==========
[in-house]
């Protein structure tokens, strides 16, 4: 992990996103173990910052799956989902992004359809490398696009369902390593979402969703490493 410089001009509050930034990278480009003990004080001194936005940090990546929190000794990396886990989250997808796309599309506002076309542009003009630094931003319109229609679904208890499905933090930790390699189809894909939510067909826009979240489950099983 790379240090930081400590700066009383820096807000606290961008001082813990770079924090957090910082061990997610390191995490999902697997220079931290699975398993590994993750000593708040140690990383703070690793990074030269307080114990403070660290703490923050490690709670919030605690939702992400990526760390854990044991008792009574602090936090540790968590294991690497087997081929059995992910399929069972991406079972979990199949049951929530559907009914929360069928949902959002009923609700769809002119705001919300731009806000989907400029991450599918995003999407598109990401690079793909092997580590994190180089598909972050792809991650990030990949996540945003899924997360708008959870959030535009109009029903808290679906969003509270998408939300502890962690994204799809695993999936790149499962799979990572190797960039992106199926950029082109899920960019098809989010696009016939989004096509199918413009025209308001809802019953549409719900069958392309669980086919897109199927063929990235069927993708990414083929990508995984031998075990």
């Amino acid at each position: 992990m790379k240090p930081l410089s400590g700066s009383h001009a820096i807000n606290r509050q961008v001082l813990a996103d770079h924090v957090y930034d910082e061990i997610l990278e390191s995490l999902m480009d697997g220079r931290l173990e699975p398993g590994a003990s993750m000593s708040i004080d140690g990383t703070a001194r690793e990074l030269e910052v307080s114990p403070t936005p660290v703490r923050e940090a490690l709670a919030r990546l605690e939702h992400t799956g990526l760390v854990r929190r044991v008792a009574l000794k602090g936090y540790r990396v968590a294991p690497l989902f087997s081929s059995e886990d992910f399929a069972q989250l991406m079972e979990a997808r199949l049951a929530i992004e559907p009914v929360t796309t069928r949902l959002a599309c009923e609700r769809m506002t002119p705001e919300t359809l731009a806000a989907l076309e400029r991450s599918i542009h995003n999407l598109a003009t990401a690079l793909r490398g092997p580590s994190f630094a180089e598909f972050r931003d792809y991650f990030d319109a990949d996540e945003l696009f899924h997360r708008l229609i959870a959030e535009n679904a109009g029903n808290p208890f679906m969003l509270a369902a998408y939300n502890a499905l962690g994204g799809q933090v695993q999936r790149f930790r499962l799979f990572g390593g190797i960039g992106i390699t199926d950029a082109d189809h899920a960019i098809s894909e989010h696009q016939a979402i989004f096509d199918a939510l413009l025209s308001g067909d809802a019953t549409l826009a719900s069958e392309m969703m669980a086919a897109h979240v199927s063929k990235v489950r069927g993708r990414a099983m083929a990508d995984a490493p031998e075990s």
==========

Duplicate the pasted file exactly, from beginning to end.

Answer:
[in-house]
């Protein structure tokens, strides 16, 4: 992990996103173990910052799956989902992004359809490398696009369902390593979402969703490493 410089001009509050930034990278480009003990004080001194936005940090990546929190000794990396886990989250997808796309599309506002076309542009003009630094931003319109229609679904208890499905933090930790390699189809894909939510067909826009979240489950099983 790379240090930081400590700066009383820096807000606290961008001082813990770079924090957090910082061990997610390191995490999902697997220079931290699975398993590994993750000593708040140690990383703070690793990074030269307080114990403070660290703490923050490690709670919030605690939702992400990526760390854990044991008792009574602090936090540790968590294991690497087997081929059995992910399929069972991406079972979990199949049951929530559907009914929360069928949902959002009923609700769809002119705001919300731009806000989907400029991450599918995003999407598109990401690079793909092997580590994190180089598909972050792809991650990030990949996540945003899924997360708008959870959030535009109009029903808290679906969003509270998408939300502890962690994204799809695993999936790149499962799979990572190797960039992106199926950029082109899920960019098809989010696009016939989004096509199918413009025209308001809802019953549409719900069958392309669980086919897109199927063929990235069927993708990414083929990508995984031998075990």
């Amino acid at each position: 992990m790379k240090p930081l410089s400590g700066s009383h001009a820096i807000n606290r509050q961008v001082l813990a996103d770079h924090v957090y930034d910082e061990i997610l990278e390191s995490l999902m480009d697997g220079r931290l173990e699975p398993g590994a003990s993750m000593s708040i004080d140690g990383t703070a001194r690793e990074l030269e910052v307080s114990p403070t936005p660290v703490r923050e940090a490690l709670a919030r990546l605690e939702h992400t799956g990526l760390v854990r929190r044991v008792a009574l000794k602090g936090y540790r990396v968590a294991p690497l989902f087997s081929s059995e886990d992910f399929a069972q989250l991406m079972e979990a997808r199949l049951a929530i992004e559907p009914v929360t796309t069928r949902l959002a599309c009923e609700r769809m506002t002119p705001e919300t359809l731009a806000a989907l076309e400029r991450s599918i542009h995003n999407l598109a003009t990401a690079l793909r490398g092997p580590s994190f630094a180089e598909f972050r931003d792809y991650f990030d319109a990949d996540e945003l696009f899924h997360r708008l229609i959870a959030e535009n679904a109009g029903n808290p208890f679906m969003l509270a369902a998408y939300n502890a499905l962690g994204g799809q933090v695993q999936r790149f930790r499962l799979f990572g390593g190797i960039g992106i390699t199926d950029a082109d189809h899920a960019i098809s894909e989010h696009q016939a979402i989004f096509d199918a939510l413009l025209s308001g067909d809802a019953t549409l826009a719900s069958e392309m969703m669980a086919a897109h979240v199927s063929k990235v489950r069927g993708r990414a099983m083929a990508d995984a490493p031998e075990s």